Happy Friday Everyone!
You would think we shouldn’t be excited for trying to be criminally taken advantage of, but this was our first attack on Giga-Green soil! We want you to learn from our experience and breakdown the lengths of what some individuals will go to scam your organization. We admittedly encouraged the attacker to get more information to provide more exposure to attacks and tricks being used.
Quick explanation of Phishing and Social Engineering: Phishing is the use of E-mail to gain information or goods/money through unlawful means. Social Engineering is the manipulation of individuals often in conjunction with e-mail or other types of scams.
I had to doctor names of actual companies and individuals being perpetrated by the attackers as they are real individuals and a real company.
Monday, I received an e-mail from a potential customer with no misspellings and was using a developed e-mail signature with links to company resources. It was a bit odd as it was addressed to me directly versus a more public facing e-mail address, but I forwarded on to inside sales for a quote. I sent the customer back the quote and they said they would be in touch in a couple days with pricing approval.
Tuesday – No contact, It was a nice day, I had a mocha outside on a patio…
Wednesday, the customer responded again saying that we had been the approved vendor and would be sending a purchase order. This of course was good news and I started researching our new customer to learn more about them.
I copied the e-mail address (@domain.com) and pasted it into a web browser. I was directed to a legitimate company website based out of California matching all the information from the individual’s e-mail signature. I was able to find LinkedIn profiles and Company profiles for both the individuals I was working with at the organization. No red flags here, Great, new customer!
Thursday, We received a signed purchase order from the organization’s head of purchasing. At this point, I was asked to approve the order as it was for $158,000 of hardware being shipped out of state. I advised the customer of our business policy that first time out of state customers require funds to clear before any hardware would be shipped.
The customer was then able to produce documents and financial statements requesting Net 30 terms. This was an immediate alarm as it was against standing business policy and would not proceed further without following normal policies.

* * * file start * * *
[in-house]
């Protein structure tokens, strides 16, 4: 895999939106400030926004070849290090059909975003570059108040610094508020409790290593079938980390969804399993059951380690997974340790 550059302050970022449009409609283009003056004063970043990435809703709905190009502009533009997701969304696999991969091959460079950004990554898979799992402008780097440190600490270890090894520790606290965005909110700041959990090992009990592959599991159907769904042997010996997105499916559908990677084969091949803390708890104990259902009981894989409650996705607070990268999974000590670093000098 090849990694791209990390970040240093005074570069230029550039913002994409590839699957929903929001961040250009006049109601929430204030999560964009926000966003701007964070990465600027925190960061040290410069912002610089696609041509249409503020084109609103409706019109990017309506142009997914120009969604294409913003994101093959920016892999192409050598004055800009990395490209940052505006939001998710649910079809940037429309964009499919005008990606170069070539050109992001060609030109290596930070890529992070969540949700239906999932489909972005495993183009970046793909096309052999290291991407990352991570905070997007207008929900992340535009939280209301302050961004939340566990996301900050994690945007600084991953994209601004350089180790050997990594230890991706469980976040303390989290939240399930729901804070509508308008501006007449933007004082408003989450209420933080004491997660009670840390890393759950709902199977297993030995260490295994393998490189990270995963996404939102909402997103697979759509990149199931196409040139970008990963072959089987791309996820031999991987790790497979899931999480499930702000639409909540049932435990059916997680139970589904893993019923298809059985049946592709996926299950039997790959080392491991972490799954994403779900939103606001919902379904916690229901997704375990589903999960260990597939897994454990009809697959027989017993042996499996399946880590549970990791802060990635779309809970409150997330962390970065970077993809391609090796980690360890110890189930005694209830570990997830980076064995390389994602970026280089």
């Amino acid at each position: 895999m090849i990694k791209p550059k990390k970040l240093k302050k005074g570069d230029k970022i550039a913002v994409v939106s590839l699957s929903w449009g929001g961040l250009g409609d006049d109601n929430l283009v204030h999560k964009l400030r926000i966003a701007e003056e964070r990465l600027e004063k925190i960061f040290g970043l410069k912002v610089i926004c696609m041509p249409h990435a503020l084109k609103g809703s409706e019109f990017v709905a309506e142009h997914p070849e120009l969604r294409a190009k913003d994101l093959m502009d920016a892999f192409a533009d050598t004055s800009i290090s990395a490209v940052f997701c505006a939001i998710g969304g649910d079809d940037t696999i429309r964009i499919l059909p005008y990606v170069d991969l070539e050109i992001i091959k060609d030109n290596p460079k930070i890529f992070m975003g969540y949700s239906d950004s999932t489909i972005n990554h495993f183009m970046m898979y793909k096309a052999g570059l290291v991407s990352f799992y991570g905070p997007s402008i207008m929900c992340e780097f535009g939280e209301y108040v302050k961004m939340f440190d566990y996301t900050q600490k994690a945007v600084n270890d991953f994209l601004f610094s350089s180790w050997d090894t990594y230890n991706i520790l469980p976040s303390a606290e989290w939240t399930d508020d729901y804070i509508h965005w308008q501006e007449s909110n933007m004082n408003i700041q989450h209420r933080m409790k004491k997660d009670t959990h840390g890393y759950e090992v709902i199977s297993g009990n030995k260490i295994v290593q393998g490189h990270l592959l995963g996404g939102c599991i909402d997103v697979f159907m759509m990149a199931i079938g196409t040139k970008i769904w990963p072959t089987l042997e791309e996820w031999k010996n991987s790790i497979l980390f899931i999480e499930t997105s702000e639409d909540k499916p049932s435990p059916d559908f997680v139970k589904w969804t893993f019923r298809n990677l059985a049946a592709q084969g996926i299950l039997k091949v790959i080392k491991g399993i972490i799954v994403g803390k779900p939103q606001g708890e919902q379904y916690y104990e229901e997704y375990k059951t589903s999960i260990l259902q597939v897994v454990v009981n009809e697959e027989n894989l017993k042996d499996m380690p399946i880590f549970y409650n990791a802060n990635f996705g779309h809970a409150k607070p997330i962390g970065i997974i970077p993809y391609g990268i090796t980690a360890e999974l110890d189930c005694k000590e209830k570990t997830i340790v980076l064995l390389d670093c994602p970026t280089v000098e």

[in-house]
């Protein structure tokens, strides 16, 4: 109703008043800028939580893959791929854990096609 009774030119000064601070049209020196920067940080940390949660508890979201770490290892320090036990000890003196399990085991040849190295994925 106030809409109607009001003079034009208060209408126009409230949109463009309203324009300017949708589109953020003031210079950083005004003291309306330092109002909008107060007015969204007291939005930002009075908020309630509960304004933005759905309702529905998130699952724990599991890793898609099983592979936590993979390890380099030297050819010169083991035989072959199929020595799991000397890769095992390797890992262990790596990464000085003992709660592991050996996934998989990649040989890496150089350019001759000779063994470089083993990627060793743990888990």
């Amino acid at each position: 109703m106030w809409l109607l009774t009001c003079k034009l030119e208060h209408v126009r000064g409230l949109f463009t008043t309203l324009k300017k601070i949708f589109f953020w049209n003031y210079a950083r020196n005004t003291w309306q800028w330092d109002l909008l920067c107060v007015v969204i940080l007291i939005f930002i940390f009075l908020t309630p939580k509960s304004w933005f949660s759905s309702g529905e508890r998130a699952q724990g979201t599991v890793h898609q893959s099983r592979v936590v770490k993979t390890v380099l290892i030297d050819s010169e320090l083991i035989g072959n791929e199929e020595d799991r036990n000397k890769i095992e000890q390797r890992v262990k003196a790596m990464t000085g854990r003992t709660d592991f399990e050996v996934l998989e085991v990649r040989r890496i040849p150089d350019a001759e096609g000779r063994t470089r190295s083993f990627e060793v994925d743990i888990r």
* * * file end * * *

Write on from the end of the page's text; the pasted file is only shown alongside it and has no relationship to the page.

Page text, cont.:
Not wanting to lose a potential customer, I called the number listed in the individual’s e-mail signature. He answered and we rationally discussed both sides of our concerns. He was going to work with head of purchasing to see what he could make happen. I then received an e-mail from the head of purchasing stating they could not comply and would have to find another vendor.
So I immediately called and agreed to their terms and conditions and shipped them 500 portable hard drives – NO WAY!
Business policy is there for a reason. It was now time to snoop, and snoop hard we did.
Looking closely at the e-mail address, it was altered version of the real company website. They setup a URL redirect to the real company website and were using legitimate names from that organization. Long before this we were suspicious but now the gloves were off!
The domain they were e-mailing from wasn’t registered or hosted by the same as the legitimate organization, found out through mx and whois lookups of their domain versus the legit domain. The phone numbers from their e-mail signatures didn’t match those of the public website, and they were using a different ship-to address.
Well the deal is dead but there is still fun to be had!
I called the head of purchasing’s e-mail signature phone number. He answered and I asked for my contacts name and said it was him. I then requested a 3 person meeting between us all to approve the order. He fumbled around for excuses and I asked him for his name. He gave me the head of purchasing name instead of my contacts name. I asked again for a 3 way conference – Click!
We did not experience any loss of data, money, or information through this experience and remain ever vigilant against cyber threats! We hope you are able to learn from our experiences and always need to generate awareness of the types of threats out there!